Rumours of a Full-Frame NEX camera to come recently triggered jolly flame wars with (uneducated) comments successively denouncing the technical impossibility of the task and, more interestingly, how pointless the whole endeavour is.
Now that comes as no surprise. The photo world is dotted with interest niches and, as self-centeredness often overrides intellect, fanboy antics inevitably follow big announcements.
Trying to convince the adverse camp you’re right being totally meaningless, let me jump right in with the most consensual arguments that come to mind 😉
By Universal Law, there 3 reasons for wanting bigger sensors :
Having publicly made a fool of myself, let me now defend my honour.
Ever heard of Goldilocks ? The lass would fall for the Sony NEX-7. Not the 5n or the mighty Nikon D4.
Huge & heavy camera are nuisance and the only sane people who use them need their specialty features to bring food home. And having ranted for years against the bulky DSLR, getting my hands on the Sony NEX-5N was a revelation.
But that may be a just tad too far in the other direction. Even my current Olympus OM-D [rest-of-the-stupidly-long-name-omitted] is a bit too small for comfort. Some controls are too cramped for some hands, including my own average-build sample pair.
Bigger means more room for wheels and dedicated buttons. If Leica designers didn’t have an obsession for suppositories, they’d have it nailed just about perfect.
The race for smaller cameras has given us smaller sensors. But we don’t need smaller cameras! Seriously, if you need something truly pocketable, get a smartphone. Their cameras are ample enough for the family shot and for recording scenes. Instagram and other apps let you add fun filters and you can share the newly born instantly with 900 millions others on Facebook. 99.9% of pocket cameras are lousy. My 12 year-old daughter has outgrown hers, feeling frustrated be the constant limitations in focus and exposure.
For small, get a smartphone. If you need something that lets you make your photographic decisions for yourself, ergonomics will matter wayyy more than absolute tinyness.
So let’s have bigger sensors so manufacturers give us bigger cameras 😉
Yeah, I know this reasoning is so 2009. More pixels, right. I was one of the “no-more” protesters.
But what we got instead of the pixel race is even more preposterous. The vast majority of the best pictures in history were created below ISO100, yet most cameras today won’t even let you use such a low setting. That is so $*#@OM-D EM-5&£$ irritating!
Marketing departments have managed to convince us that we absolutely need low-noise images at 12800ISO and dependable 50000ISO, so camera quality is now judged by photographing bats in caves without a tripod. Well, bats stink, what an obnoxious idea.
If you absolutely need to be making handheld pictures in a very dark place, why not consider an f/2 prime instead of that f/5.6 megazoom and – even better – internal stabilisation. The one in the Olympus [I forgot the middle part] E-M5 is fantastic. It adds 3 stops to your range plus it stabilises live-view with long lenses.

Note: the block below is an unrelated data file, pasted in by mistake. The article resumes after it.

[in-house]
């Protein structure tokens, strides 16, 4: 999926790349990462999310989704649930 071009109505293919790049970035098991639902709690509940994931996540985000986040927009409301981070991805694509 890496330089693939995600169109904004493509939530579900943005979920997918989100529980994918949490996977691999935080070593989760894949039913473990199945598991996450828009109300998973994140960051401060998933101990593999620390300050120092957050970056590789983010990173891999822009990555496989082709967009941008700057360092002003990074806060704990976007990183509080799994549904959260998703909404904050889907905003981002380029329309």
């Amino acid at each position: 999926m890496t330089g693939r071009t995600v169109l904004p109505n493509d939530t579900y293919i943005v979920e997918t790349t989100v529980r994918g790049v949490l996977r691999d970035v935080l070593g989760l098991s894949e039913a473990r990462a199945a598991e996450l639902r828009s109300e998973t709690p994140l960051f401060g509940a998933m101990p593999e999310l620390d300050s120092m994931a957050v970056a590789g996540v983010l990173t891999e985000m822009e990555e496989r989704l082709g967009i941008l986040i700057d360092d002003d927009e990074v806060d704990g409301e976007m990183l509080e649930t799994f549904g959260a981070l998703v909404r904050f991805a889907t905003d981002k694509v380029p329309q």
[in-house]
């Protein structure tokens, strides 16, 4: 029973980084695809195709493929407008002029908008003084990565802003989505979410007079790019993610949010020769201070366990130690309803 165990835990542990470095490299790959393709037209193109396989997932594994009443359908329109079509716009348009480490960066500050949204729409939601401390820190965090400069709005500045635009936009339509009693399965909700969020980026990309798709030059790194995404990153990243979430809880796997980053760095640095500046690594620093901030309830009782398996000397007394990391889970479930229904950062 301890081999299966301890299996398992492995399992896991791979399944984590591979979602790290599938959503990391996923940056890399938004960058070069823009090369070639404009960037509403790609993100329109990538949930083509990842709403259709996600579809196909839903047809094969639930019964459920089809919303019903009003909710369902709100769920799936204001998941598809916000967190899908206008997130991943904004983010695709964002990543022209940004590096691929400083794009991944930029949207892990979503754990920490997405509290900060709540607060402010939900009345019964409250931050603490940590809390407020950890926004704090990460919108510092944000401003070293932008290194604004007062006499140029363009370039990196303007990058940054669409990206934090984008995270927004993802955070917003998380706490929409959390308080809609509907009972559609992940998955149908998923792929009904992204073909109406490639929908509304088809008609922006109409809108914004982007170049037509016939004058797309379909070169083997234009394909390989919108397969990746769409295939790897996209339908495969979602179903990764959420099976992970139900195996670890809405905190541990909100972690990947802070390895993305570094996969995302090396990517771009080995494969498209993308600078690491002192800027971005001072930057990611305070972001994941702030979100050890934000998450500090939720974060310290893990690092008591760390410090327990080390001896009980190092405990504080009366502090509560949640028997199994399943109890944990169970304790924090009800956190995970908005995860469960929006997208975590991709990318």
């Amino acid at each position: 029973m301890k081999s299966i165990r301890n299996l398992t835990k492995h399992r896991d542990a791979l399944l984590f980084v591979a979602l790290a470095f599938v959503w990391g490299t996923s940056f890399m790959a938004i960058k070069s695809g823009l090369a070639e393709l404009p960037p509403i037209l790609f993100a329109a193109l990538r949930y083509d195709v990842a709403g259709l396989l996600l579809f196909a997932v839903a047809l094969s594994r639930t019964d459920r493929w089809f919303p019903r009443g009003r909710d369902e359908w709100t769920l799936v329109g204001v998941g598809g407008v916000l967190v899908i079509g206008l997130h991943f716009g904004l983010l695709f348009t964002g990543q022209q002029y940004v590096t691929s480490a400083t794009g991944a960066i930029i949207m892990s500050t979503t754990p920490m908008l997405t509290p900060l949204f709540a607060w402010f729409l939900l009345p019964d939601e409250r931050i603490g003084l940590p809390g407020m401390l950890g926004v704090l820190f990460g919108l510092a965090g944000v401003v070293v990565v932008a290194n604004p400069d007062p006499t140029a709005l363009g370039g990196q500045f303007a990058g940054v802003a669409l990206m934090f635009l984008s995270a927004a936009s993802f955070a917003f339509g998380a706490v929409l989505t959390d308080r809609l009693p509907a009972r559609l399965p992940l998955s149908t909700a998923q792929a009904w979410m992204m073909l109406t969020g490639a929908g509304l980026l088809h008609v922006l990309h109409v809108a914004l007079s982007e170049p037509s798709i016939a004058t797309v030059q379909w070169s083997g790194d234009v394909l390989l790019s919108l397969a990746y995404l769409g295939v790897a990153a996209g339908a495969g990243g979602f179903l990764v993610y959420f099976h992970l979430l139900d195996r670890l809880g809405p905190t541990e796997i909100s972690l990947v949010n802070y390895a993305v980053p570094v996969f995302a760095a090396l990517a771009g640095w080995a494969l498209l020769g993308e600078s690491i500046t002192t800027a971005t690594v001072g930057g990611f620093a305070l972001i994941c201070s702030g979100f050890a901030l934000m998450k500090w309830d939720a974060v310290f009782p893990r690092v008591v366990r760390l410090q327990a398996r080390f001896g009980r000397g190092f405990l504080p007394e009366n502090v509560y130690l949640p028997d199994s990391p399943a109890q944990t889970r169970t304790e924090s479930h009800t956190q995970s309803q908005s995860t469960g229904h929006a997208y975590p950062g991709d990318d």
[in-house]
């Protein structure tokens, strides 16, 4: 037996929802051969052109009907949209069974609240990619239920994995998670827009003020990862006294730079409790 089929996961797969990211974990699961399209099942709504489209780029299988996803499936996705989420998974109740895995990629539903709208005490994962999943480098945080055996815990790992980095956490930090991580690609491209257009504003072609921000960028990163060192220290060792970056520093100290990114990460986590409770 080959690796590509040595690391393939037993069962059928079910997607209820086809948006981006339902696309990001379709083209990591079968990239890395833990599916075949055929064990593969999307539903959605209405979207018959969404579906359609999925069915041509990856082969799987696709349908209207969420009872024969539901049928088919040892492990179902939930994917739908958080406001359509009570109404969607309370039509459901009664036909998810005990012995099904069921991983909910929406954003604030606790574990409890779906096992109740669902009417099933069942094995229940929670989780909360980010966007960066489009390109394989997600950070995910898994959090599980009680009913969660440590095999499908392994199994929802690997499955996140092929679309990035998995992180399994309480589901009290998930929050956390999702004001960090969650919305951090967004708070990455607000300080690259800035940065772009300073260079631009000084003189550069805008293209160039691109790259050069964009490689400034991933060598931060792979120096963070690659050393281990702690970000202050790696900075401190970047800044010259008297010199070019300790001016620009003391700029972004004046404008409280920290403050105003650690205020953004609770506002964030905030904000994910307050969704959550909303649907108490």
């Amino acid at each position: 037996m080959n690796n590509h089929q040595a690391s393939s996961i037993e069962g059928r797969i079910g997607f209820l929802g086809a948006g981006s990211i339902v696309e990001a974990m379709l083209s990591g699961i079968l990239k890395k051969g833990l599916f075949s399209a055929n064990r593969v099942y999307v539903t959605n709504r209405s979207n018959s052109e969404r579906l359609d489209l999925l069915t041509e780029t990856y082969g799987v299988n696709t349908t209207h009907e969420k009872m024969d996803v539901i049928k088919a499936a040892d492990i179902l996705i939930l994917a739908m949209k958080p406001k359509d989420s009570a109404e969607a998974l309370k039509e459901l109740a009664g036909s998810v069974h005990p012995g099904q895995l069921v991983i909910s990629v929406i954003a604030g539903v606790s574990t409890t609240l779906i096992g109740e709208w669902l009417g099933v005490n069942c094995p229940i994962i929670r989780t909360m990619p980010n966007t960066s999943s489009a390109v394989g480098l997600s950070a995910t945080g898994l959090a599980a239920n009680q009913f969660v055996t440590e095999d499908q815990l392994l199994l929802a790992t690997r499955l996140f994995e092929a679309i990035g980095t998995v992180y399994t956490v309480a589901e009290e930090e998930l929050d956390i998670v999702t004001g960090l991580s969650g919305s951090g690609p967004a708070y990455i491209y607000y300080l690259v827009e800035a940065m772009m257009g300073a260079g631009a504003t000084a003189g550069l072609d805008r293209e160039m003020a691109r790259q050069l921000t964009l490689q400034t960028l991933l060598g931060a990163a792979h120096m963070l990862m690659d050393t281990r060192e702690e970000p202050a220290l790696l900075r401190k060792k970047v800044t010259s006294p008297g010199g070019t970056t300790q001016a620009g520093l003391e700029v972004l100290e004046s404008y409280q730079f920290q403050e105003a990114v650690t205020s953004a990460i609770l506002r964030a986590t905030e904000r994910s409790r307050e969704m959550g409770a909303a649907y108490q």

So instead of the utterly nonsensical ISO200-25600 range, could we please have ISO25-3200 ? Please ? I mean so that 1/4 second exposures in mid afternoon doesn’t require space-age filter technology ? It doesn’t seem to occur to those marketing and engineering departments that some people actually *want* to make long exposures. If that’s wrong, let’s just ban people like Michael Kenna from the Internet, shall we 😉
Good. Now that we’ve established that all beyond-ISO1600-nonsense is bad for your Karma, let’s see why a big sensor is better !
Depth of field ? Nope. The above pic was made with my lovely Olympus OM-D EM-5 (yay, made it !) and its humiliatingly small chip. Shallow depths of field are indeed easier with larger sensors, but for me the main reason is the lower enlargement required for equivalent-size prints.
Conventional wisdom suggests that DPI is responsible for print quality, but if you examine well made gallery exhibits made with a 5Mpix Nikon D1x and compare that to your latest pocket 20Mpix effort, you’ll soon dump conventional wisdom right down the chute. Bigger pixels are better pixels (all else being equal), end of story.
Take the two photographs below :
The first was made with the Sony NEX-5n and its fantastic sensor. But it’s heavily processed (from RAW) and no amount of digital massaging will allow me to print it more than 12 inches wide with really good quality.
The second predates it a fair bit and used an equally lovely Fujica folding 645 camera. By the time my APS view of Hong-Kong is blown to 12 inches (13x enlargement), the arboretum covers 30. Small may be beautiful but big is beautifuller 😉
So, if the asinine hunt for High-ISO is not the way to go,why would high pixel count fare any better?
Ken Rockwell recommends you FART before you shoot (his exact words : “I take my best pictures when I FART first.”). May I humbly suggest you consider a crop as well ?
The man about to be crowned best photographer of all time was a strong advocate of cropping. The best format should not be dictated by technological considerations but purely artistic reasoning. The best crop is the one that makes the picture the strongest and best fits you vision.